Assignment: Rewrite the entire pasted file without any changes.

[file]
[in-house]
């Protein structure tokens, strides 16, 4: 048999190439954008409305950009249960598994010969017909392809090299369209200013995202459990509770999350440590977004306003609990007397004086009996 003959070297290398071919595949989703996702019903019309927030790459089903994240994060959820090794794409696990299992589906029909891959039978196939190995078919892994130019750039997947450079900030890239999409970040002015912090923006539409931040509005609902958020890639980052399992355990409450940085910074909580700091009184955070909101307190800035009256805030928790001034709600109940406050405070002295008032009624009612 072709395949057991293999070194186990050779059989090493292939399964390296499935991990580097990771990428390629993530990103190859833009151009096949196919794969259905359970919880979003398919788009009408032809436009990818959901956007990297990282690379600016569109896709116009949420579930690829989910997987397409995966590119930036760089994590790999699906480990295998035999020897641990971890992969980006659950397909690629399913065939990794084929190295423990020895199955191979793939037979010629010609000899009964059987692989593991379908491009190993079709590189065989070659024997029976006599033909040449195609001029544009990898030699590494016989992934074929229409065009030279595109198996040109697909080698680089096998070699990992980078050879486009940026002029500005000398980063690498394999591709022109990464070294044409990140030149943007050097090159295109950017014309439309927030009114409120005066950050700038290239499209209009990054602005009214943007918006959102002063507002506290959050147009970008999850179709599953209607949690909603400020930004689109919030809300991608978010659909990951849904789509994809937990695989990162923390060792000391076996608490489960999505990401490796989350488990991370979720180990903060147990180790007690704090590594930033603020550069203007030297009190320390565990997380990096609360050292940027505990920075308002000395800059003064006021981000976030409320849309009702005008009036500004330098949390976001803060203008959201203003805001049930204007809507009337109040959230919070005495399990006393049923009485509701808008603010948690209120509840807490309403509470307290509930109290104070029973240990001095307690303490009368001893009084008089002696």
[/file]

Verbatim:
[in-house]
């Protein structure tokens, strides 16, 4: 048999190439954008409305950009249960598994010969017909392809090299369209200013995202459990509770999350440590977004306003609990007397004086009996 003959070297290398071919595949989703996702019903019309927030790459089903994240994060959820090794794409696990299992589906029909891959039978196939190995078919892994130019750039997947450079900030890239999409970040002015912090923006539409931040509005609902958020890639980052399992355990409450940085910074909580700091009184955070909101307190800035009256805030928790001034709600109940406050405070002295008032009624009612 072709395949057991293999070194186990050779059989090493292939399964390296499935991990580097990771990428390629993530990103190859833009151009096949196919794969259905359970919880979003398919788009009408032809436009990818959901956007990297990282690379600016569109896709116009949420579930690829989910997987397409995966590119930036760089994590790999699906480990295998035999020897641990971890992969980006659950397909690629399913065939990794084929190295423990020895199955191979793939037979010629010609000899009964059987692989593991379908491009190993079709590189065989070659024997029976006599033909040449195609001029544009990898030699590494016989992934074929229409065009030279595109198996040109697909080698680089096998070699990992980078050879486009940026002029500005000398980063690498394999591709022109990464070294044409990140030149943007050097090159295109950017014309439309927030009114409120005066950050700038290239499209209009990054602005009214943007918006959102002063507002506290959050147009970008999850179709599953209607949690909603400020930004689109919030809300991608978010659909990951849904789509994809937990695989990162923390060792000391076996608490489960999505990401490796989350488990991370979720180990903060147990180790007690704090590594930033603020550069203007030297009190320390565990997380990096609360050292940027505990920075308002000395800059003064006021981000976030409320849309009702005008009036500004330098949390976001803060203008959201203003805001049930204007809507009337109040959230919070005495399990006393049923009485509701808008603010948690209120509840807490309403509470307290509930109290104070029973240990001095307690303490009368001893009084008089002696």